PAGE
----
My Sports Memories is a look back at some of the best (and worst) days we’ve experienced as sports fans. For the inaugural entry in the series, let’s welcome new GFS writer and lifelong New York Jets fan Brian Roll. – Chris
The New York Jets franchise has always had a flair for the weird, either in victory or in defeat. One of the greatest sports moments I ever experienced in person happened at Giants Stadium on December 29, 2002. At stake was an AFC East division title for the Jets and a home playoff game the following week. This is a fairly common NFL scenario — win and you’re in. But naturally, this being the Jets, there had to be one hell of a twist. Irony of ironies, the group that helped make it possible that day was the nascent dynastic version of the hated New England Patriots.
The Jets got off to a terrible start in 2002, going 1-4 and earning starting QB Vinny Testaverde a well-deserved spot on the bench. Enter third-year QB Chad Penningon, and the Jets went on a tear. They entered week 17 with a record of 8-7 and owned the tie-breaker over the Patriots, but not over the Miami Dolphins. The Jets were hosting Green Bay at 4:15 p.m. and, lo and behold, the Pats were hosting the Dolphins at Foxboro at 1:00 p.m. If the Dolphins beat the Pats, the Jets were finished. However, if Miami lost, then all the Jets had to do was win and they would clinch the division — only their second since the NFL-AFL merger in 1970.
During the pre-game tailgate, every Jets fan was closely monitoring the Dolphins-Pats game on their radios (this was the pre-smart phone era, kiddies). It was a tight game, and it hung in the balance as 4:15 approached. Miami seemingly had the game in the bag, but as we took our seats and the Jets prepared to take the field, the game went to overtime. I don’t pretend to remember the exact details, but I do recall that poor clock management by Dave Wannstedt (shocking!) led to New England having enough time to tie the game, and they sent it to overtime.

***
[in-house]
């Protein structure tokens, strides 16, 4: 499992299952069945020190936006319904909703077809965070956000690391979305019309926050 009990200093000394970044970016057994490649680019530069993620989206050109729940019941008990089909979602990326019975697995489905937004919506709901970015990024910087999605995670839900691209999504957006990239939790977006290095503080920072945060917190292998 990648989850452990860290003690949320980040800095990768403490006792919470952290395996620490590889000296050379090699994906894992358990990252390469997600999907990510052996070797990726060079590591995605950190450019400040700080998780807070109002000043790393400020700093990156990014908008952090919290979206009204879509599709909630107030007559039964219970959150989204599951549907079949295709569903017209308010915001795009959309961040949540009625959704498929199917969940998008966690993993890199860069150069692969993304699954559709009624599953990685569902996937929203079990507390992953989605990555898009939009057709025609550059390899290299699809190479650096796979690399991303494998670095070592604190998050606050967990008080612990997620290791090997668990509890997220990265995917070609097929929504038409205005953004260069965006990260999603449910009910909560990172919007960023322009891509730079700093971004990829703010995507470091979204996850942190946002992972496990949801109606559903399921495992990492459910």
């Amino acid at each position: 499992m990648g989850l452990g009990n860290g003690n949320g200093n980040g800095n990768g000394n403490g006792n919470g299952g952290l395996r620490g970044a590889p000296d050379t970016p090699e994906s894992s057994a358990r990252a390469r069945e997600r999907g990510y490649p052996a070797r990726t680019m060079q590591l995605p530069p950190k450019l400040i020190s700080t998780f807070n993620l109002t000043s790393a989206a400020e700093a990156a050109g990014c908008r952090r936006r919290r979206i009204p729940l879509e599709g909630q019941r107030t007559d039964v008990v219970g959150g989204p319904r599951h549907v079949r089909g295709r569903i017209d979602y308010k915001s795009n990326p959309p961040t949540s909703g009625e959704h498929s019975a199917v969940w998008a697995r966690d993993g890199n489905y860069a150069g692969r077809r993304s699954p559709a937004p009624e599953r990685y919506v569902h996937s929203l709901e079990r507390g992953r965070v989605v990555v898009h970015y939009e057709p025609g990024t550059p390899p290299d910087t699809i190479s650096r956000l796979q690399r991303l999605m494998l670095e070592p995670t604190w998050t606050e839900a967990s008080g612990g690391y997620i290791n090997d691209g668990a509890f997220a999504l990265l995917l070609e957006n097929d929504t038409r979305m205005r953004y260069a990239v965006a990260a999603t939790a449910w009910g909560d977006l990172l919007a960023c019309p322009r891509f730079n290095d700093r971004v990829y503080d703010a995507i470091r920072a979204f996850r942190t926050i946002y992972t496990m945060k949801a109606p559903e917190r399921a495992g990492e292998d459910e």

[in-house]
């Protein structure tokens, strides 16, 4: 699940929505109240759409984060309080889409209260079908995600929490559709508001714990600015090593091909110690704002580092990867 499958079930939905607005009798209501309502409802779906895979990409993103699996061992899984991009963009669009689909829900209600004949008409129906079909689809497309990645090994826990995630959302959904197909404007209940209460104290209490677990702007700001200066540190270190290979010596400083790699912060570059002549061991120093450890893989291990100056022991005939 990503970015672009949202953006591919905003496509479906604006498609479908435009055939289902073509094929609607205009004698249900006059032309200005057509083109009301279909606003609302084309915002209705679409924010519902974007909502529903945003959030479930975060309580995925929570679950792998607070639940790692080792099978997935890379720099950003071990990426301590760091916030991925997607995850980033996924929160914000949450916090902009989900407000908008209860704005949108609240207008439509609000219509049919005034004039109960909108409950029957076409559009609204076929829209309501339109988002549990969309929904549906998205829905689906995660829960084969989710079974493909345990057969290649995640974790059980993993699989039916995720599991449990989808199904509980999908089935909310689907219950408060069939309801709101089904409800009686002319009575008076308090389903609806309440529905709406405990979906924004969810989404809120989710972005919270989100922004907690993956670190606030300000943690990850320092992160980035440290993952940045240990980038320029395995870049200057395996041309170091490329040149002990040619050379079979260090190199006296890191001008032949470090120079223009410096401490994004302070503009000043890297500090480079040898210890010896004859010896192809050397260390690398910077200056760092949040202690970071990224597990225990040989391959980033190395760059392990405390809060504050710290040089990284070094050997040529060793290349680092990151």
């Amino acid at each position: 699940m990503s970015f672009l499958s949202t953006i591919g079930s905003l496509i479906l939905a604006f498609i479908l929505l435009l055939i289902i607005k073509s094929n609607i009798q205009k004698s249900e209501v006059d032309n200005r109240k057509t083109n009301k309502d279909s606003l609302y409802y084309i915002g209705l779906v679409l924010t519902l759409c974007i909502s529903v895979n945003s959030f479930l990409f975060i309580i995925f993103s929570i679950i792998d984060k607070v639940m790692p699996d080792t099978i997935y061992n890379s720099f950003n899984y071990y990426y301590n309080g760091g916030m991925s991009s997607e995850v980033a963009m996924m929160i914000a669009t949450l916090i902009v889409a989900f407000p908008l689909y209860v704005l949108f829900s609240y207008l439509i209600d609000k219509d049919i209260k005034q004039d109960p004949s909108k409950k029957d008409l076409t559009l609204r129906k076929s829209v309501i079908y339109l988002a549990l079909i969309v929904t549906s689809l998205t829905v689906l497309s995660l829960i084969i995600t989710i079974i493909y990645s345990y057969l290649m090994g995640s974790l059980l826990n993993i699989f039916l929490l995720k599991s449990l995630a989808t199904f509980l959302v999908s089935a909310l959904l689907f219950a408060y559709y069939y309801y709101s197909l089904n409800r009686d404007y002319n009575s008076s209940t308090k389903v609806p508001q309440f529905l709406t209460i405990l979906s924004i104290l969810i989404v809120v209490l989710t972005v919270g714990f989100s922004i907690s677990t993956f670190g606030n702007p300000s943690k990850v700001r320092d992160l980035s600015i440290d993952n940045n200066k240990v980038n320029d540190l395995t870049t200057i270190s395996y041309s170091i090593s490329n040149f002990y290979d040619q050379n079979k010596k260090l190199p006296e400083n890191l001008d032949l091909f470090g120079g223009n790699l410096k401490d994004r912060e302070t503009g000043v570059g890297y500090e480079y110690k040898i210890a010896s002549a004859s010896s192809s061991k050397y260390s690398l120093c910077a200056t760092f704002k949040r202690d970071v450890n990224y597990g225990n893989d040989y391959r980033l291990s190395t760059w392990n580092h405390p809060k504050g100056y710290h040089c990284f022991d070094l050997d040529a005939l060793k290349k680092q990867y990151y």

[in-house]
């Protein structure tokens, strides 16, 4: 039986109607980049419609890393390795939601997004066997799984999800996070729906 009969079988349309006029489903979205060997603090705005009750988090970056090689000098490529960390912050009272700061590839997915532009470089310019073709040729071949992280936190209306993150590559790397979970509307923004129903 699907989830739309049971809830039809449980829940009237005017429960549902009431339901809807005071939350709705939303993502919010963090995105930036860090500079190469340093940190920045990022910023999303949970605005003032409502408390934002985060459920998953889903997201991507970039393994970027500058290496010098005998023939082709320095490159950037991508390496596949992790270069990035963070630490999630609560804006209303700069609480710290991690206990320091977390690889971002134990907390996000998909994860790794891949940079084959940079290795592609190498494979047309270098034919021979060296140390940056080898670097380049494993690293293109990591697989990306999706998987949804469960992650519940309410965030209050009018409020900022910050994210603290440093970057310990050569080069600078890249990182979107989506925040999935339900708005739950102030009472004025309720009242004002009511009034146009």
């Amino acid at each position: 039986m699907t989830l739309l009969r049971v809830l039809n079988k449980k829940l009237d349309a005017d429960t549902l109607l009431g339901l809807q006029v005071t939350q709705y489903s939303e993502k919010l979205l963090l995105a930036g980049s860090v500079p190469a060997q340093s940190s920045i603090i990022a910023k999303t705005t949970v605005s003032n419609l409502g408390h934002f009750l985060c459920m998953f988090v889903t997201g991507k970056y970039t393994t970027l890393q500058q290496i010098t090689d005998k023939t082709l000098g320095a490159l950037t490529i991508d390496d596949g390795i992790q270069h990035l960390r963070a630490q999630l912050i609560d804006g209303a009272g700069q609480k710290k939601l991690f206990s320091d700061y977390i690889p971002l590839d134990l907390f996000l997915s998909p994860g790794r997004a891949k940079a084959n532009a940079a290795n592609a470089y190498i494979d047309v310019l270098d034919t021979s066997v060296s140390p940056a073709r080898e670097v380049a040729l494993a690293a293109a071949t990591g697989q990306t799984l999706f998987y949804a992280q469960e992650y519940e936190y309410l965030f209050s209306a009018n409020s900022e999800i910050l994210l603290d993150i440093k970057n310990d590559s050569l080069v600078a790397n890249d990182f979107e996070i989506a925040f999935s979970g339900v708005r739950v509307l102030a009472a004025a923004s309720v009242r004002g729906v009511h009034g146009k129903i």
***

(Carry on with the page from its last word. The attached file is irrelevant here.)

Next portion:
As the Jets game started, the Pats-Dolphins game was going down to the wire. The Jets fell behind 7-0, but the most bizarre part of the game experience was the fact that the Jets fans were mostly paying attention to the other game. My seat was on the 10-yard line, 20 rows up from the Jets bench, and there was a running dialog between Jets fans and players as the team tried to learn what was happening up in Foxboro.
Suddenly a roar went up at the Meadowlands, and it had nothing to do with the action on the field. New England had beaten Miami, thanks to the steady leg of Adam Vinatieri. The Jets players were visibly fired up upon hearing the news and, for a moment, Jets fans were able to vicariously enjoy the clutch kicking of Vinatieri, whose game-winner opened up the door for the Jets.
In very un-Jets like fashion, New York stormed through that door. Led by Pennington’s four touchdown passes, the Jets demolished the Packers 42-17. New York roared into the playoffs, blowing out (and shutting out) Peyton Manning and the Indianapolis Colts before bowing out against Oakland in the divisional round.
The Jets’ late-season surge predictably led to absurd hyperbole in the New York press, and columnists (Steve Serby in particular) couldn’t wait to anoint Chad Pennington as the next Joe Montana.
The following pre-season, during the annual Giants-Jets game, Pennington was injured and lost for the year (in predictable Jets fashion). This pretty much destroyed the promise of his young career, and although he would lead the Jets to the playoffs again he was never the same. The Jets eventually petered out under head coach Herm Edwards, starting up the coaching carousel again.
But for one frigid night in the Meadowlands in late 2002, the Jets seized a chance presented to them by their hated rivals (and ruined New England’s own playoff chances in the process). It was an enjoyable game for a Jets fan, a rollicking, never-any-doubt annihilation that kicked expectations into high gear and was seemingly going to set up a decade-long back and forth battle with New England for control of the division.
We all know how THAT turned out.